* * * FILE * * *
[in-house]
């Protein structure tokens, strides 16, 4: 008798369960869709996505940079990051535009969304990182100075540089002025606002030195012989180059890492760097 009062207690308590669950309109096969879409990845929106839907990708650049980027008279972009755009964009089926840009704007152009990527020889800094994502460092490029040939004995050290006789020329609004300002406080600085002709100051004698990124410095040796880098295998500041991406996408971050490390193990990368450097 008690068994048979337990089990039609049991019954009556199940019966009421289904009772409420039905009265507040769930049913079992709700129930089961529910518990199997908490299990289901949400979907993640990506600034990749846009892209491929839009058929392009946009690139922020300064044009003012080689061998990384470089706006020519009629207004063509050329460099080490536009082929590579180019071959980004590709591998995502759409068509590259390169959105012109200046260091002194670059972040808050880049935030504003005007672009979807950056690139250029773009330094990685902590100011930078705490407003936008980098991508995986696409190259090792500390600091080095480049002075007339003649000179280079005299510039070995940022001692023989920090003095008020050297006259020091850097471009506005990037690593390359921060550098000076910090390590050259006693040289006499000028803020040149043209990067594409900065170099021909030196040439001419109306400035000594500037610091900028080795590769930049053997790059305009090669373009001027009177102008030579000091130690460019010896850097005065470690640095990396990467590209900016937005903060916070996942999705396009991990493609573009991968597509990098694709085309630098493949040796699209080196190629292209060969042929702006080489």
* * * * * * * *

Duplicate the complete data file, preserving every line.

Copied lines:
[in-house]
């Protein structure tokens, strides 16, 4: 008798369960869709996505940079990051535009969304990182100075540089002025606002030195012989180059890492760097 009062207690308590669950309109096969879409990845929106839907990708650049980027008279972009755009964009089926840009704007152009990527020889800094994502460092490029040939004995050290006789020329609004300002406080600085002709100051004698990124410095040796880098295998500041991406996408971050490390193990990368450097 008690068994048979337990089990039609049991019954009556199940019966009421289904009772409420039905009265507040769930049913079992709700129930089961529910518990199997908490299990289901949400979907993640990506600034990749846009892209491929839009058929392009946009690139922020300064044009003012080689061998990384470089706006020519009629207004063509050329460099080490536009082929590579180019071959980004590709591998995502759409068509590259390169959105012109200046260091002194670059972040808050880049935030504003005007672009979807950056690139250029773009330094990685902590100011930078705490407003936008980098991508995986696409190259090792500390600091080095480049002075007339003649000179280079005299510039070995940022001692023989920090003095008020050297006259020091850097471009506005990037690593390359921060550098000076910090390590050259006693040289006499000028803020040149043209990067594409900065170099021909030196040439001419109306400035000594500037610091900028080795590769930049053997790059305009090669373009001027009177102008030579000091130690460019010896850097005065470690640095990396990467590209900016937005903060916070996942999705396009991990493609573009991968597509990098694709085309630098493949040796699209080196190629292209060969042929702006080489």